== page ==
Examining Health Disparities in the Syrian Refugee Community

Group of Muslim kids, sitting on bridge DistinctiveImages/iStock/Getty Images

Children are told they can’t swim in a pool in an apartment complex in southwest Houston because they are deemed “dirty” by their neighbors. A mother of many children dies from a preventable disease. “Terrorist!” is yelled at a young boy in a Houston-area elementary school. These are the trials faced by Houston’s Syrian refugee community.

Modern and Young Muslim Woman is Thoughtfully Standing Near the Window in the Domestic Room. Arabian Ethnicity woman is covered with a Traditional Scarf and Looking Through the Window Glass. RealPeopleGroup/E+/Getty Images

Syria has been in the grip of a terrible civil war for some time, and refugees are still arriving in the United States, but little is known about the women and children settling in America originally from the Middle East and North Africa. The women and children, as is expected, are the most vulnerable of this population. Samina Salim, Ph.D., is researching how culturally Syrian women react to health crises and how their children respond to bullying. Islamophobia, especially among the women and girls who wear the traditional hijab, is common, as is name-calling in the elementary schools.

These women, the mothers, have a very low education level. They have lived their entire lives until now in a patriarchal society. “What is startling is how these women are taught to always put their husband and children first. They are driven by fatalism ‘If I have cancer, I have cancer. It is the will of God,’ ” said Salim. Especially foreign to them is the concept of preventative care like mammograms – but Salim is attempting to determine how well they take care of their health and how to improve the health disparity that plagues them.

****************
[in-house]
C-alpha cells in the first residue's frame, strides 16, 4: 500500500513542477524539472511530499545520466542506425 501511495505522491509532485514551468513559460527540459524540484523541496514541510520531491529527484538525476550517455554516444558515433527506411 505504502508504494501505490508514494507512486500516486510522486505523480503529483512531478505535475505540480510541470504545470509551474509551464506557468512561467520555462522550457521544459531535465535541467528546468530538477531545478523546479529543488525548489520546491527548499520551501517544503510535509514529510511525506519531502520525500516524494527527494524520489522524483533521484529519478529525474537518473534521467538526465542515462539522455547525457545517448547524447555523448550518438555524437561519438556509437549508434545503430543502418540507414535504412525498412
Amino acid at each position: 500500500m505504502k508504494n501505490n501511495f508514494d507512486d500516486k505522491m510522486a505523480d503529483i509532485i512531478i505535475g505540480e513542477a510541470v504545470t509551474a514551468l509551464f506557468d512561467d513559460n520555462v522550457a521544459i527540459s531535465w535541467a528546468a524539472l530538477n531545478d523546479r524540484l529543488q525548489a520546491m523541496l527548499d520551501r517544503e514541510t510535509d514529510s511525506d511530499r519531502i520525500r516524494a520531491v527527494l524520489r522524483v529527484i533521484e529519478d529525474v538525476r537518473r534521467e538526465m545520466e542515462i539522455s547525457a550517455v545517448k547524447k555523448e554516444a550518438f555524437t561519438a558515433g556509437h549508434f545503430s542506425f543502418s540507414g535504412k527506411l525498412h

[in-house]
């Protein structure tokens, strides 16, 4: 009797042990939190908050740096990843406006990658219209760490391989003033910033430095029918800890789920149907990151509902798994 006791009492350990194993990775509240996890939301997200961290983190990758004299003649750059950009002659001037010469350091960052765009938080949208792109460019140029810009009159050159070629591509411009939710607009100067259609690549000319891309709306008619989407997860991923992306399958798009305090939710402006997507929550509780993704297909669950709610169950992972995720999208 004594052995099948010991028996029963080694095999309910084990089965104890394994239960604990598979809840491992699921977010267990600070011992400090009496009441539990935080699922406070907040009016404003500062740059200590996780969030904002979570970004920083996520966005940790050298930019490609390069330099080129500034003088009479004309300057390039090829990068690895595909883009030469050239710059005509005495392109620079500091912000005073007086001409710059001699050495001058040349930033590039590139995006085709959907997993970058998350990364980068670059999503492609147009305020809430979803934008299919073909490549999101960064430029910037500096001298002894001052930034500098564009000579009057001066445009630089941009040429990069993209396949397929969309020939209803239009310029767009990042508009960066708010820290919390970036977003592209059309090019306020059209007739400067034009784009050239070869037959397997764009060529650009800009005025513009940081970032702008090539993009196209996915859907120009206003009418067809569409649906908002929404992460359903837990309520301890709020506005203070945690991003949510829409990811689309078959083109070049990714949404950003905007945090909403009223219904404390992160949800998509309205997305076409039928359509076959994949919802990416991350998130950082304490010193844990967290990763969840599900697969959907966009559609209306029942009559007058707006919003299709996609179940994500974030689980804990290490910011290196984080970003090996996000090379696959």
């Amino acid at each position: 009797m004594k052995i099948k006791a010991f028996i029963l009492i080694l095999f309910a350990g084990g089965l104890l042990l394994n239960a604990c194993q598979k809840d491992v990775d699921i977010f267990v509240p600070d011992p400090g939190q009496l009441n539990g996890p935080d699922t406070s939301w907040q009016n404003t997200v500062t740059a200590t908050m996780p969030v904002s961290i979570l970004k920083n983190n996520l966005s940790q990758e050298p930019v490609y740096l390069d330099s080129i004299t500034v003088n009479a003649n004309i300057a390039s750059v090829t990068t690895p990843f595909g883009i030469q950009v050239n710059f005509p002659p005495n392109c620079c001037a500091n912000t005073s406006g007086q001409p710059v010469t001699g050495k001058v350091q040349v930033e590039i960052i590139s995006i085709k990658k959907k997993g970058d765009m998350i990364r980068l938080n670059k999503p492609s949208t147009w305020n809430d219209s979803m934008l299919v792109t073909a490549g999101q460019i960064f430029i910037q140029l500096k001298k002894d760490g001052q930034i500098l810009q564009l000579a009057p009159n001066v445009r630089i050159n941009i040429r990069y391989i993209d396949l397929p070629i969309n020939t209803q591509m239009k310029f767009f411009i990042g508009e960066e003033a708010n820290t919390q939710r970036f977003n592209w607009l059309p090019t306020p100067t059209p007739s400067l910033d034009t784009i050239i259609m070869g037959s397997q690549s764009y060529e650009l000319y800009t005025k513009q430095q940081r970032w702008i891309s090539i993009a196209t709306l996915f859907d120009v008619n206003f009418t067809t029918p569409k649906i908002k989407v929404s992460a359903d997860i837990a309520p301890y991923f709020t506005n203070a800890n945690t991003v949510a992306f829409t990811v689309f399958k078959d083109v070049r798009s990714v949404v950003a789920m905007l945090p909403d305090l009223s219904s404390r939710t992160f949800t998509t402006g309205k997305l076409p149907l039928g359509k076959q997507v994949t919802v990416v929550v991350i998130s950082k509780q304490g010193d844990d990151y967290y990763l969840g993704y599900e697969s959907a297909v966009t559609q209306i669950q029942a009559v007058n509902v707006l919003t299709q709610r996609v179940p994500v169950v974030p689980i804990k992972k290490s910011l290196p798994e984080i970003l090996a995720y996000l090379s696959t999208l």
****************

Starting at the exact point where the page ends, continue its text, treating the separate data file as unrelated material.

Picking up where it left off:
Participants in Salim’s study collaborate with nonprofit organizations that work within these communities. Resettlement aid and religious outreach impact is particularly important to these refugees. For instance, some Muslim leaders have given talks about how important it is for the women to take care of their health before they start to experience symptoms and tried to convince them that taking care of their health fits well with Islamic principles.

There is very little research, if any, about the link between the psychological trauma they faced in their home country and their health. Salim in collaboration with child development researcher at UH Johanna Bick, Ph.D., is examining the impact of trauma, war and displacement on Syrian refugee children resettled in the greater Houston area. For example, through stress and speech tests, an EKG shows what kind of response they show when a stressful movie clip is shown to them.

“What we are seeing is that these women and children are highly sensitized. They have seen so much trauma, they most-likely suffer from Post-Traumatic Stress Disorder,” said Salim. “These women and children were abandoning their homes and way of life – on top of trucks, buses, carts, boats, on foot.” These women were displaced from their homes to refugee camps in countries such as Jordan, Turkey, Lebanon and Greece, before finally coming to the U.S.

Cultural competency is talked about in hospitals and by doctors, but the offices these women go to when they are ill present a lot of cultural and language issues. Even reading a pamphlet about breast self-examination can be prohibitive to Syrian women. Just providing infographics and instructions in Arabic could help prevent some of the cancer deaths within the demographic.

Category: Health Equity

Share this story